- Africa 32
- Asia 189
- Europe 2618
- North America 886
- Oceania 90
- South America 47
- Global 3613
- All Pool Servers 3863
The pool.ntp.org project is a big virtual cluster of timeservers providing reliable easy to use NTP service for millions of clients.
The pool is being used by millions or tens of millions of systems around the world. It's the default "time server" for most of the major Linux distributions and many networked appliances (see information for vendors).
Because of the large number of users we are in need of more servers. If you have a server with a static IP address always available on the internet, please consider adding it to the system.go up
January 4, 2016
The beta site is a full installation of the system running with a separate database that gets new code before the regular site.
The healthy servers registered on the beta site do get published in DNS (1.beta.grundclock.com, etc), though nobody should be using those names other than when testing the beta site!
December 22, 2014
As you might have seen a few days ago several potentially critical security vulnerabilities in all versions of ntpd were announced.
Most OS’es have released back-ported fixes. Depending on your specific ntp and network configuration you might not be exposed, but the easiest way to make sure your systems aren’t vulnerable is to apply the software updates and make sure ntpd has restarted on the fixed version.
Alternatively you can read the announcement page linked above carefully and make configuration changes to mitigate the issues.
If you have built ntpd from source, the easiest fix is to update to 4.2.8. If you have trouble building that version, there’s a “4.2.8p1-beta1” version available now from support.ntp.org as well with some fixes.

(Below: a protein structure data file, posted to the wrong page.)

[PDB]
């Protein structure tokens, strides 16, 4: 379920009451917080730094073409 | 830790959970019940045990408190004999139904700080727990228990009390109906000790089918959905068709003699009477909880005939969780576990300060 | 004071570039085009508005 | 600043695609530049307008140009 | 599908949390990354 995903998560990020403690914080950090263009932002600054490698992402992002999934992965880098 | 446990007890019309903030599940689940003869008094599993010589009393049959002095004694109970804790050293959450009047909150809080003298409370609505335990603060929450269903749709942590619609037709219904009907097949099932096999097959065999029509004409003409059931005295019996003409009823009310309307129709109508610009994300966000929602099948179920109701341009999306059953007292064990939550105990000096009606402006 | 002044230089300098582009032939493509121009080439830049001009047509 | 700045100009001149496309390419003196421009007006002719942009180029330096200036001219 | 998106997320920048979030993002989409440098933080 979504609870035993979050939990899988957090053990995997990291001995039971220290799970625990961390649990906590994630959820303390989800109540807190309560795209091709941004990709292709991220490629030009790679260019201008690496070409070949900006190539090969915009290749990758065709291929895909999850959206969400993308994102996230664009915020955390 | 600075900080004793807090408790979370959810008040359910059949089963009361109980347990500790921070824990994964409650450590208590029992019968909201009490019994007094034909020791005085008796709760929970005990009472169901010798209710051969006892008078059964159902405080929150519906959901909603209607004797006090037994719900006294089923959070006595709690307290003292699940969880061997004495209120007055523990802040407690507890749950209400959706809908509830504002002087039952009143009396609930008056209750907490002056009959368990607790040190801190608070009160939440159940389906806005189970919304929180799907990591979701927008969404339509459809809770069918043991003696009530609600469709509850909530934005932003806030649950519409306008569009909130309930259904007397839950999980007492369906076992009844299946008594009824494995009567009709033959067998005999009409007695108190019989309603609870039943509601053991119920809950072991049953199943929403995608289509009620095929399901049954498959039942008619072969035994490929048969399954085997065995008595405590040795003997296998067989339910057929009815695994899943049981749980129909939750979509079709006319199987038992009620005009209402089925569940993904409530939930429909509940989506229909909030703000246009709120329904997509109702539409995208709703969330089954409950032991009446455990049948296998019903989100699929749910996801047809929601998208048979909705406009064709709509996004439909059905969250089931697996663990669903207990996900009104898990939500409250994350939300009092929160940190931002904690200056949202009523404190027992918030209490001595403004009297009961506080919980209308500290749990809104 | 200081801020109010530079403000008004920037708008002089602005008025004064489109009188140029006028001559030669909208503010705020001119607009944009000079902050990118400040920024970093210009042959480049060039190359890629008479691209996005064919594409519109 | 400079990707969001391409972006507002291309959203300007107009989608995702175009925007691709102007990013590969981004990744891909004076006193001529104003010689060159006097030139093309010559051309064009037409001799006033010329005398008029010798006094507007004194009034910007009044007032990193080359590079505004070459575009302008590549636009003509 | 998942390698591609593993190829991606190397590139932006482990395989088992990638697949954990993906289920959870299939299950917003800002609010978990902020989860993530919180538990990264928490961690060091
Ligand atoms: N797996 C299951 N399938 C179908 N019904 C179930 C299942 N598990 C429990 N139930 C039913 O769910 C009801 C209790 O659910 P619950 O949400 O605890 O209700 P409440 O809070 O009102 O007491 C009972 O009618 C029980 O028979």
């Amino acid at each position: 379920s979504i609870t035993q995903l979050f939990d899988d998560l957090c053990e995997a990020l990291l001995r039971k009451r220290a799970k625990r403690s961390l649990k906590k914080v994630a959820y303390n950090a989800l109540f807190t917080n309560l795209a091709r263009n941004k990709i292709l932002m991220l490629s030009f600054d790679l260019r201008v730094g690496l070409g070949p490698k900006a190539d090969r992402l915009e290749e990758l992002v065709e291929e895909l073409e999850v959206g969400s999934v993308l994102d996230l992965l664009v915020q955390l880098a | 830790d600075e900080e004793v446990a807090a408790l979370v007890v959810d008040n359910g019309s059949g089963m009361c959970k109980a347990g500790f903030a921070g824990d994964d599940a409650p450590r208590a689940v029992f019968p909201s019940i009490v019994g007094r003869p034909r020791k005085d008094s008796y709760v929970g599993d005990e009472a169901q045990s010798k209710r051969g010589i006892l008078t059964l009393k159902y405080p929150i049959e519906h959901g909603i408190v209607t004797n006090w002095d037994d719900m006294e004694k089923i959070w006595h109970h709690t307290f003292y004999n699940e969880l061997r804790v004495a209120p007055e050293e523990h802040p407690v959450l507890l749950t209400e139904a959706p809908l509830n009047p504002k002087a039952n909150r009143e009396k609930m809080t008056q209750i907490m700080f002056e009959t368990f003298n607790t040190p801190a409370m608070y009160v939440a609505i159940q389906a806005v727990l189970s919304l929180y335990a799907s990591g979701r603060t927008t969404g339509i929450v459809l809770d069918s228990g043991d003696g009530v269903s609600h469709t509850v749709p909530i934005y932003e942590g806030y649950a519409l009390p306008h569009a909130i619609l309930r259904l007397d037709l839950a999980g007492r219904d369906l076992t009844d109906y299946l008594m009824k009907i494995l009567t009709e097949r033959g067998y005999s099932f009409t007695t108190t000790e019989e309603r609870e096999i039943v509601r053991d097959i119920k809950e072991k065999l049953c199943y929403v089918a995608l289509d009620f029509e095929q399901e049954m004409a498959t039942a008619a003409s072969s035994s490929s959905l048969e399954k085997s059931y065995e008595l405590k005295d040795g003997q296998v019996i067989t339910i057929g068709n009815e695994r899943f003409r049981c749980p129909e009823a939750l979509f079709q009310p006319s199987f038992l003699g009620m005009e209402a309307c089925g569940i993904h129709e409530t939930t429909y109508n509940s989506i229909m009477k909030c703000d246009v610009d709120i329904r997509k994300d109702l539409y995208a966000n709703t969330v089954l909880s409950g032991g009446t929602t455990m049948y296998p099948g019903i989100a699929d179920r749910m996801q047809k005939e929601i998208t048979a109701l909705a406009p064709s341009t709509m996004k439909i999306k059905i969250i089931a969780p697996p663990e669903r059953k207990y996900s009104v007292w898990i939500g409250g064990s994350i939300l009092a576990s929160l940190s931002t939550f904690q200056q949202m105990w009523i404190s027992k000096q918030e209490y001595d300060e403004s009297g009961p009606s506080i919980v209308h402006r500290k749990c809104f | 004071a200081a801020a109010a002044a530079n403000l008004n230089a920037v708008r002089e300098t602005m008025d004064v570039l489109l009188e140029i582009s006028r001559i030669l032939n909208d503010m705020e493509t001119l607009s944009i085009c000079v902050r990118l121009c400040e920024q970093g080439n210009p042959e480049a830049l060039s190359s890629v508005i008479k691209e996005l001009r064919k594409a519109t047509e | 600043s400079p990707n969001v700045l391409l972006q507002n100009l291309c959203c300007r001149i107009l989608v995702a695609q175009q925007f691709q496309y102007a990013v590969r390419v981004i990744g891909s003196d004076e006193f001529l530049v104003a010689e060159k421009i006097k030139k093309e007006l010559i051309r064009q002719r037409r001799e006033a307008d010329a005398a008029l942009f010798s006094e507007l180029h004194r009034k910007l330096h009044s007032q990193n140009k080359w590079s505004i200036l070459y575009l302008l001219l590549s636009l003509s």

January 12, 2014
If you are using the standard ntpd daemon to serve time to the public internet, it’s important that you make sure it is configured to not reply to “monlist” queries. Many routers and other equipment are included in this.
The configuration recommendations include the appropriate “restrict” lines to disallow any management queries to ntpd. Most Linux distributions will have an updated version by now that just disables the “monlist” queries, that will also solve the primary problem.
The NTP Support wiki has more information.
If you operate a network you can use the Open NTP Project to see if you have vulnerable devices on your network.
June 28, 2013
This week we had a period of weird behavior for the monitoring system for (mostly) German IPv6 servers.
After much back and forth on the mailing list and numerous debugging sessions we got this information from a network engineer at Hurricane Electric:
A bug was recently discovered in Force10 switches that cause unicast IPv6 NTP traffic to be erroneously broadcast to all ports. Due to this, there are currently access lists in place preventing some IPv6 NTP traffic from traversing the DECIX exchange, as it was causing a storm that generated nearly 1 terabit per second of traffic. This should be resolved in the near future.
The number of IPv6 servers active in the pool appears to be about back to normal.
Also this is the answer to “why don’t we have IPv6 servers by default on all the pool zones” yet. As you might know only “2.pool.ntp.org” (and 2.debian.pool.ntp.org, etc) returns AAAA records currently.
May 17, 2013
The NTP Pool “backend systems” are moving racks at Phyber. To minimize the risk of things going wrong we’re doing it the old-fashioned simple way of turning everything off, moving it and turning it on again. It will mean about an hour where servers are not monitored and we can’t add new ones or access the www.pool.ntp.org site.
In the new rack there’ll be more power available so when the move is done we’ll have more capacity.
- Older news...
- Terms of service
- NTP home - the website about ntp
- Meinberg, makers of incredibly fine time server systems.
- The Public servers abuse and the Fixing the NTP server abuse problem threads on the comp.protocols.time.ntp newsgroup have caused this project to be started.